I was home schooled for the last three years of high school, grades 10 through 12. I feel that I learned much more being home schooled for those three years than I could possibly have learned in a traditional school. Although for 9th grade I attended a private high school where the academics were no doubt above average, I never felt that I learned particularly much. A traditional school simply has too much waiting around doing nothing, taking up time when a student could be learning, but is not.
My years of homeschooling were very successful, in many ways. For example, homeschooling gave me an opportunity to study areas that were of particular interest to me, such as writing. In those years, I took an article writing course by correspondence, and I was fortunate enough to have my first paid article published when I was seventeen. I also had the time to write short stories, and although none of these were published during high school, I continued writing and several of my stories were published while I was in college.
When it was time to take the SAT test, my mother enrolled me in an SAT preparation class, which taught some math and English, but mainly raised my comfort level with the idea of taking the SAT test. Many kids go into the SAT test with great apprehension, but I did not. I was prepared, and I knew it. That helped me earn a very good SAT score. In college, I managed to graduate magna cum laude, and was valedictorian of my class. I attribute my success in college not to being smarter than anyone else, but to being self-motivated because of my years home schooling.
Looking back, I think there were a few keys to home schooling successfully for high school.
1) A Consistent Schedule
First, we had a schedule which we understood and could follow every day. It’s hard to overstate the importance of this. Every day, we knew that we were going to do school work during certain hours. We did not wake up every morning wondering what we would do that day. The fact that we had a regimen meant that it became a habit. We just did it because that was what we did. If we had not been so precise and regular, then it would have been easy to let things slide. If we did not do schoolwork on Monday and Tuesday, then when Wednesday rolled around, it would have been easy to skip again. Yes, we had field trips, but that was unusual.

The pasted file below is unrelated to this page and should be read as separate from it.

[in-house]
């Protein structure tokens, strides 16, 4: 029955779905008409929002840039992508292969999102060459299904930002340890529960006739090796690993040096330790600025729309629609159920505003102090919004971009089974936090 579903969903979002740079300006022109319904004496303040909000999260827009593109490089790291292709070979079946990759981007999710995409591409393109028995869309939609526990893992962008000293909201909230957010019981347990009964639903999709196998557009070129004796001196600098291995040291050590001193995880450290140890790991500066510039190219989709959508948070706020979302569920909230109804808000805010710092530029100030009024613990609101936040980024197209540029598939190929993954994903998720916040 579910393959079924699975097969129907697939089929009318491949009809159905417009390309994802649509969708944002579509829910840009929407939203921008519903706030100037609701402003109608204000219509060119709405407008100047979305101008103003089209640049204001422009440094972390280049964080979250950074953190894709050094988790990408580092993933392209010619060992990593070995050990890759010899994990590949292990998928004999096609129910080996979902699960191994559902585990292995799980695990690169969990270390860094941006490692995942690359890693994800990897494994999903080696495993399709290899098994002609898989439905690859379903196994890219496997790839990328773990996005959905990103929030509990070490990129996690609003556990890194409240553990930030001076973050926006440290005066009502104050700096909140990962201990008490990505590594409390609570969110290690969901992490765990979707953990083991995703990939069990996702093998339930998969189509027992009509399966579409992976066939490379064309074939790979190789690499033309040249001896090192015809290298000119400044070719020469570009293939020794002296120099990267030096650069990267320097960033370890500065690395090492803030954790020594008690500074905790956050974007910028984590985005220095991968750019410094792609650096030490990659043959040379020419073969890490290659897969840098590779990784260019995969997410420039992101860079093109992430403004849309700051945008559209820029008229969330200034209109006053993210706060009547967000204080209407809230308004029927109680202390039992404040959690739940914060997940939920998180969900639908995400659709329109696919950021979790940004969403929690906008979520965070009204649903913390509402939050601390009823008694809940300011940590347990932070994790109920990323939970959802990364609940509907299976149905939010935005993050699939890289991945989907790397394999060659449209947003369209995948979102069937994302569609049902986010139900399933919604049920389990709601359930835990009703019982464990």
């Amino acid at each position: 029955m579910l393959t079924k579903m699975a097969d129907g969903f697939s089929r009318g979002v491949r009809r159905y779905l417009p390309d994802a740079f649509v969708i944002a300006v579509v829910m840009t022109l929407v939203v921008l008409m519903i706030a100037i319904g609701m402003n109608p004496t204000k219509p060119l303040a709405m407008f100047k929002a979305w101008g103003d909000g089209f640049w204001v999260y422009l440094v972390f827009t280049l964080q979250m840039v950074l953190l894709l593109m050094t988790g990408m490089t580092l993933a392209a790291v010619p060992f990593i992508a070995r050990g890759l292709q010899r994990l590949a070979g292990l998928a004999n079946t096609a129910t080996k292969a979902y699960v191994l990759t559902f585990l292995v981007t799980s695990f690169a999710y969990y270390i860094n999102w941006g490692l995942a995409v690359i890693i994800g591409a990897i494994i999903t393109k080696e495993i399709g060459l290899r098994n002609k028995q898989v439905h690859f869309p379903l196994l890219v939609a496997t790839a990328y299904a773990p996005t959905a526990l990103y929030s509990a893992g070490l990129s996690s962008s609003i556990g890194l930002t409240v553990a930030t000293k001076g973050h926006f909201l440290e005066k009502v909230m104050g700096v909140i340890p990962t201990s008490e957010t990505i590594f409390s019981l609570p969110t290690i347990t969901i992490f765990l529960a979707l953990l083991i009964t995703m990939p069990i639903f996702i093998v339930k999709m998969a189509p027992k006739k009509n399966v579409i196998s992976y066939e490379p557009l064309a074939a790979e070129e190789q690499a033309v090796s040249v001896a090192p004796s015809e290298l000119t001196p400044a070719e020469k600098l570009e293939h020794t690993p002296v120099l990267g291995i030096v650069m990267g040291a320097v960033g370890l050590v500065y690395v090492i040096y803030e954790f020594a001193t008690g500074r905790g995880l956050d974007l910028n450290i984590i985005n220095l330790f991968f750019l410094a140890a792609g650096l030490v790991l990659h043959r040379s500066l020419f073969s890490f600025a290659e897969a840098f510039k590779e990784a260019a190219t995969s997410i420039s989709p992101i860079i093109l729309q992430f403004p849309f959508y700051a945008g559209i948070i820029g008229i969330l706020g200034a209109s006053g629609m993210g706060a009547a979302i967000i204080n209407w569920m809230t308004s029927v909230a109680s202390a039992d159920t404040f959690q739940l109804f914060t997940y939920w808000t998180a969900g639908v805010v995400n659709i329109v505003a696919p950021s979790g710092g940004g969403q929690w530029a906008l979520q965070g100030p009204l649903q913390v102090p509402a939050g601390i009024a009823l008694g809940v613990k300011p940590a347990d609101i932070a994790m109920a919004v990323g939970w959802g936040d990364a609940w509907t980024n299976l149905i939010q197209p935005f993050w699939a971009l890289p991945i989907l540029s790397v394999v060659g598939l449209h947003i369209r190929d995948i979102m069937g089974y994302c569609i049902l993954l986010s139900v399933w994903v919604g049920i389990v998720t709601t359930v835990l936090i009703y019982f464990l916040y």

2) Lesson Plans
Second, we had lesson plans, which my mother wrote out in teacher plan books, which laid out before us exactly what we needed to do each day. Because everything was so clear, we did not waste time wondering what to do. We knew what to do, so we did it. Combined with the solid schedule, the clear lesson plans allowed us to work very efficiently, getting a lot done in a short time. It was a very big incentive knowing that once we completed the lesson plans in our plan book, we were done for the day.
3) Student Input
Third, we had input into what we studied. We could pick topics or courses that we wanted to learn about. As mentioned, because I was interested in writing, I took a writing course. I also attended at least one writer’s conference in the Cleveland area, where we were living at the time. The fact that I had some control over my studies helped me to feel that my education was not merely something that was happening to me, but something in which I was a participant.
4) Advocating Reading
Fourth, my mother was always a very big advocate for reading. As a librarian herself, she loved libraries and books, and some of my earliest memories are going to library and picking out books to read. We lived within a few miles of the Westerville (OH) Public Library, and we made a weekly trip to return old books and get new ones. That library had a wonderful children’s section, and I remember spending hours looking at the books. My brothers and I loved when we found a whole series of books to read, because that could hold us for months. I remember reading a series of biographies by an author named Dolch (which no longer seem to exist, if the Internet can be believed).
Another great read was Encyclopedia Brown by Donald J. Sobol. I also loved the Moffat series by Eleanor Estes, and a series by Louis Slobodkin about a space man nicknamed Marty who visited a boy named Eddie on his grandmother’s farm every summer—there were maybe five books in that series, but I would have read five hundred. The great thing is, when your children discover what they love to read, you don’t need to remind them to read. They will read and read and read for the sheer joy. The hard part will be getting them to stop.
In the end, I think it may be a love of reading which is the most important attribute for academic success. Students who read things know things—and what they don’t know, they can find out. Once you know some things, you want to know more things. A hunger for learning is never sated.
While doing high school at home, I never thought that my mother would one day run one of the largest Catholic schools in the world. However, I do think that our experience informed her understanding of home schooling, and that she has implemented in the Seton program what worked for us in our little school. These four principles did work for us, and I hope that they will work for your family.
What principle would you add to the list?